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Wednesday, July 17, 2019
Decades ago, he stole a tree branch. Now he is the Durian King
Recall that this type of life is occuring globally as modern agricultural knowledge is been applied to almost any plant that may have a chance.
Today it is possible for me to buy Durien and even Mangosteens as well at a reasonable price in Vancouver. That capacity to transport tons of produce makes all forms of food novelty a worthwhile premium product in the global market.
This is a great story.
Decades ago, he stole a tree branch. Now he is the Durian King
before he was the Durian King, Tan Eow Chong was canvassing rural
Malaysia for plants he could farm when he stumbled on a roadside stand
selling a curiously golden-fleshed variety of the fruit.
seller, an elderly woman, urged Tan to have a taste, boasting that her
durians were the same color as the local sultan’s palace.
took one bite and was transfixed. Apart from the notorious aroma, which
is often compared to rotting meat, it was nothing like the fibrous
durians with large pits that he grew at home 200 miles away on Penang
Island. This one was meatier, creamier and bittersweet — everything a
durian connoisseur would want.
“The flesh melted in my mouth,” said Tan, who decided then that he had to grow the durian himself.
fruit came from a nearby orchard. Tan asked whether he could have a
branch to graft onto one of his trees, but the woman shooed away the
idea. So that evening he returned with a villager armed with a rifle. At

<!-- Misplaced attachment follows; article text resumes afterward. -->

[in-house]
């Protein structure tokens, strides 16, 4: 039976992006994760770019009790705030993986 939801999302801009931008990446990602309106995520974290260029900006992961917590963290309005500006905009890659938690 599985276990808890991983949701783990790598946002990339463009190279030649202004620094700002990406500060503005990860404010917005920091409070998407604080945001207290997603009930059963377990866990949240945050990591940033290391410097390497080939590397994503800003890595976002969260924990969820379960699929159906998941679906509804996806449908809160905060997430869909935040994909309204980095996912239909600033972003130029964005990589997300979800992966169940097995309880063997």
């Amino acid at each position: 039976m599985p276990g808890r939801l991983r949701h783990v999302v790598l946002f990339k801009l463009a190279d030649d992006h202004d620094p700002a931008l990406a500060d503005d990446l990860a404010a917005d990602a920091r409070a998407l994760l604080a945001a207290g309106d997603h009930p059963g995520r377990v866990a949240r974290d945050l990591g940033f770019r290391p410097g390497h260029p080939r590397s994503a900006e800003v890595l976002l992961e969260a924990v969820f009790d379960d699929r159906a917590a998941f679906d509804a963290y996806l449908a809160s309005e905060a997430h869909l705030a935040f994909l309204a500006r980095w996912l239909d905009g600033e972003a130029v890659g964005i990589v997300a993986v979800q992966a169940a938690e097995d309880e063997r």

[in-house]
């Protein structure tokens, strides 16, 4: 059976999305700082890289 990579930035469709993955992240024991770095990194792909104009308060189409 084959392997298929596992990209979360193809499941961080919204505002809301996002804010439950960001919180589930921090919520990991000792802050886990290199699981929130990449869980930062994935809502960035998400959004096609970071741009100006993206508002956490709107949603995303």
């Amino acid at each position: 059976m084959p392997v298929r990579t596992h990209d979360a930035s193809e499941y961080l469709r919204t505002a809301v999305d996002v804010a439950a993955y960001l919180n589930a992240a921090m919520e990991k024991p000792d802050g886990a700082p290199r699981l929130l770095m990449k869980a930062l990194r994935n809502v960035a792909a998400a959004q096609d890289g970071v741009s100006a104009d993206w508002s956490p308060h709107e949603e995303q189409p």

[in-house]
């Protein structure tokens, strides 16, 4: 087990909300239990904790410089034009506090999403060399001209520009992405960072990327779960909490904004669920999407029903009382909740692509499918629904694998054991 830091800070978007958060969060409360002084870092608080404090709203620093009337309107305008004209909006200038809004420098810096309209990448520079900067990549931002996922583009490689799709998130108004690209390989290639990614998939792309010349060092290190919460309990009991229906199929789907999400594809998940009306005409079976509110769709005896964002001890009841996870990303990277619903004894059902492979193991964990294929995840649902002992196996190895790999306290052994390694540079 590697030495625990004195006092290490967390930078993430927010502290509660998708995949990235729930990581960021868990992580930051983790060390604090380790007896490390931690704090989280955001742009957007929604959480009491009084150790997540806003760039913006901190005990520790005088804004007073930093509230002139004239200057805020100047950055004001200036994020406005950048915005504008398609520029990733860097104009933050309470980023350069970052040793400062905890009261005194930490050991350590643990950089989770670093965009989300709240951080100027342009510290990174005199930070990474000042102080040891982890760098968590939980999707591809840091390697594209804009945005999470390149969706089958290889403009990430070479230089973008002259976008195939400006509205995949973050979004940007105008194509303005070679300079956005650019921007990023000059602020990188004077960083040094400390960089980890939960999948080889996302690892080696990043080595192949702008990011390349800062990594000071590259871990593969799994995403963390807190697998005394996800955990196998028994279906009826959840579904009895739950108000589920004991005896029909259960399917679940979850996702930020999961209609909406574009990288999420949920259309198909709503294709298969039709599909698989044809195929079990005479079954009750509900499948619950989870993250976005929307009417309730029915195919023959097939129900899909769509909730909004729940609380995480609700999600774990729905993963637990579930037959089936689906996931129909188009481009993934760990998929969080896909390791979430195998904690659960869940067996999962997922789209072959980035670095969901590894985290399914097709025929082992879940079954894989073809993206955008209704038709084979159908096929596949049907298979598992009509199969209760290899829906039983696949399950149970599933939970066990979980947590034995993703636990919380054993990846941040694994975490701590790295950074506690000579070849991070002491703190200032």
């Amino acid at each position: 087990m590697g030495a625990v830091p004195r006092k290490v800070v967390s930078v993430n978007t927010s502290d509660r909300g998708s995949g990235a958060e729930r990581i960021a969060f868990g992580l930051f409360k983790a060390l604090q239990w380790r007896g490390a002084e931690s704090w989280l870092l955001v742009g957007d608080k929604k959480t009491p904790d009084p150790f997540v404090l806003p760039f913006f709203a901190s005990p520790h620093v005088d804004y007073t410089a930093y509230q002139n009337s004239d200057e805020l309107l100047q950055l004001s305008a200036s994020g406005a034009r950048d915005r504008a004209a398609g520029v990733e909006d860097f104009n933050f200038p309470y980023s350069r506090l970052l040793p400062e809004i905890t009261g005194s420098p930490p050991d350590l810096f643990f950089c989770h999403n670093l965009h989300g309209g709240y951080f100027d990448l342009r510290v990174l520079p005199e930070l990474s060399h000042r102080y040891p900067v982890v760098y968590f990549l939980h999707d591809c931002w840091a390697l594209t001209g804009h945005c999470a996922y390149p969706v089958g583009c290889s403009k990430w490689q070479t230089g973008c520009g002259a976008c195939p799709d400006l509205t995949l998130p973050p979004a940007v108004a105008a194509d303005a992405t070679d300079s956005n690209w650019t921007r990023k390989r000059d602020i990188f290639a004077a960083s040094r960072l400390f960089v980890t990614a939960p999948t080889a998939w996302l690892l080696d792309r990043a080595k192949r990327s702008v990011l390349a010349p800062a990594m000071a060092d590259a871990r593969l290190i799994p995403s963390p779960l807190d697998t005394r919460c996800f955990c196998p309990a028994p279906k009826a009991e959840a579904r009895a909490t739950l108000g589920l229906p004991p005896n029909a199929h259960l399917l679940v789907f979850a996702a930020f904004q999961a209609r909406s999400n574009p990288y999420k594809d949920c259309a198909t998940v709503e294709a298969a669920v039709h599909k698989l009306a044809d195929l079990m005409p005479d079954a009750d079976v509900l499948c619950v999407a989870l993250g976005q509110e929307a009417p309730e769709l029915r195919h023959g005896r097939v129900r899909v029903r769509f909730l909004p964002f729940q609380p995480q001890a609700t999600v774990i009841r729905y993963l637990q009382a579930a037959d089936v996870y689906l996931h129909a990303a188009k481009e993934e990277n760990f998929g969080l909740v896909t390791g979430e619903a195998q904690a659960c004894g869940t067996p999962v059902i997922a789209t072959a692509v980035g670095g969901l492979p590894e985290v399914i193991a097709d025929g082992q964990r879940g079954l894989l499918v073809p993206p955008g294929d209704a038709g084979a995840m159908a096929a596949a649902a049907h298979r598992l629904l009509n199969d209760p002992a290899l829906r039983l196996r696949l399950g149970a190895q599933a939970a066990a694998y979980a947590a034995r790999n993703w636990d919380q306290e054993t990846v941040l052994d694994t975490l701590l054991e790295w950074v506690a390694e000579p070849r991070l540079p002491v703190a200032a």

Tan’s instructions, and for pay, the man pruned a footlong branch with a
Thirty-five years after his heist, Tan is reaping the rewards.
tree limb provided the genetics for an award-winning durian known as
the Musang King, which has become Malaysia’s next cash crop and made
Tan’s family durian royalty.
Above, a customer, in green shirt, orders durians at a roadside stall
during the Durian Festival in Georgetown, Malaysia. At right, a worker
opens a durian for customers at a roadside fruit stall. (Suzanne Lee /
For The Times)
success, however, came only recently — thanks to his perseverance
through hard economic times and a magnate who happened to spark a Musang
King obsession in China, a country whose 1.4 billion stomachs have the
power to move markets.
durian is no ordinary fruit. Its thorny cantaloupe-sized husk looks
like a hedgehog crossed with an avocado. Locked inside are lobes of
fruit that have the look and texture of foie gras and are usually eaten
raw, but can also be mixed with rice or added to pastries.
defines durian fruit, however, is its overpowering sulfuric scent,
which has led to bans from public transportation and the occasional
evacuation of buildings. The odor is strong enough to penetrate the
fruit’s thick shell. When the shell is cracked open, the scent can
buckle a neophyte’s knees. But for the fruit’s admirers, the stench is
part of the allure.
“If it doesn’t stink, it’s not durian,” Tan said.